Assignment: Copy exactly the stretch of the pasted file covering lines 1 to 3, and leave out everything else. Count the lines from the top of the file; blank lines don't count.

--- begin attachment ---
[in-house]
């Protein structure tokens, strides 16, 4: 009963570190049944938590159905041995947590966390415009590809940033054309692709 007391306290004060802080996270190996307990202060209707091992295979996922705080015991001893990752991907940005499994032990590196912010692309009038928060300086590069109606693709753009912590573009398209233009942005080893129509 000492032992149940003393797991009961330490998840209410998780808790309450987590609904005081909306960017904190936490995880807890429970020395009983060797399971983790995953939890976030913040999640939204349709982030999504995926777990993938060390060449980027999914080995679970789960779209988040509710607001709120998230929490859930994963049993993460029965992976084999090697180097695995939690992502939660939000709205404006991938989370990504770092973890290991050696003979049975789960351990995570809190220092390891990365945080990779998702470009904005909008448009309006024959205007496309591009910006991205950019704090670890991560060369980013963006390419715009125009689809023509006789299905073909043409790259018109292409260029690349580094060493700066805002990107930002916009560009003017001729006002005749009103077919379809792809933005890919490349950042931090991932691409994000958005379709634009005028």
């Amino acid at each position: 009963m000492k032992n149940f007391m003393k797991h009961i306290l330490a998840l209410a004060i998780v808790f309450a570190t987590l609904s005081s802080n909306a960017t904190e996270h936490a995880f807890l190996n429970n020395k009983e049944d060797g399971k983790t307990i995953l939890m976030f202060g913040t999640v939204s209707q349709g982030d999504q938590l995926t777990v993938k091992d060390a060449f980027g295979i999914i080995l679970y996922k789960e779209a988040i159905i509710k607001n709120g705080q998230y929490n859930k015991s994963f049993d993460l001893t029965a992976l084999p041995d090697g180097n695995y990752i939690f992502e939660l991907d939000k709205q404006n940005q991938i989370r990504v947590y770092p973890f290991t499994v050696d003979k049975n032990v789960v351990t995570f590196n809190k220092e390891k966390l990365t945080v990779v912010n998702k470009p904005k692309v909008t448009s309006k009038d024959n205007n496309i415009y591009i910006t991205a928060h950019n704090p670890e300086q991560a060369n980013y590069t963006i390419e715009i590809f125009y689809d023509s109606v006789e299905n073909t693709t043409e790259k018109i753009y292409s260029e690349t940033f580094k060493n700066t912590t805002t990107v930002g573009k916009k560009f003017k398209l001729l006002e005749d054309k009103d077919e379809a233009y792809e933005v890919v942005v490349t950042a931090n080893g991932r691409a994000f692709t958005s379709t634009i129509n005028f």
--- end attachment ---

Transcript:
[in-house]
């Protein structure tokens, strides 16, 4: 009963570190049944938590159905041995947590966390415009590809940033054309692709 007391306290004060802080996270190996307990202060209707091992295979996922705080015991001893990752991907940005499994032990590196912010692309009038928060300086590069109606693709753009912590573009398209233009942005080893129509 000492032992149940003393797991009961330490998840209410998780808790309450987590609904005081909306960017904190936490995880807890429970020395009983060797399971983790995953939890976030913040999640939204349709982030999504995926777990993938060390060449980027999914080995679970789960779209988040509710607001709120998230929490859930994963049993993460029965992976084999090697180097695995939690992502939660939000709205404006991938989370990504770092973890290991050696003979049975789960351990995570809190220092390891990365945080990779998702470009904005909008448009309006024959205007496309591009910006991205950019704090670890991560060369980013963006390419715009125009689809023509006789299905073909043409790259018109292409260029690349580094060493700066805002990107930002916009560009003017001729006002005749009103077919379809792809933005890919490349950042931090991932691409994000958005379709634009005028």
């Amino acid at each position: 009963m000492k032992n149940f007391m003393k797991h009961i306290l330490a998840l209410a004060i998780v808790f309450a570190t987590l609904s005081s802080n909306a960017t904190e996270h936490a995880f807890l190996n429970n020395k009983e049944d060797g399971k983790t307990i995953l939890m976030f202060g913040t999640v939204s209707q349709g982030d999504q938590l995926t777990v993938k091992d060390a060449f980027g295979i999914i080995l679970y996922k789960e779209a988040i159905i509710k607001n709120g705080q998230y929490n859930k015991s994963f049993d993460l001893t029965a992976l084999p041995d090697g180097n695995y990752i939690f992502e939660l991907d939000k709205q404006n940005q991938i989370r990504v947590y770092p973890f290991t499994v050696d003979k049975n032990v789960v351990t995570f590196n809190k220092e390891k966390l990365t945080v990779v912010n998702k470009p904005k692309v909008t448009s309006k009038d024959n205007n496309i415009y591009i910006t991205a928060h950019n704090p670890e300086q991560a060369n980013y590069t963006i390419e715009i590809f125009y689809d023509s109606v006789e299905n073909t693709t043409e790259k018109i753009y292409s260029e690349t940033f580094k060493n700066t912590t805002t990107v930002g573009k916009k560009f003017k398209l001729l006002e005749d054309k009103d077919e379809a233009y792809e933005v890919v942005v490349t950042a931090n080893g991932r691409a994000f692709t958005s379709t634009i129509n005028f």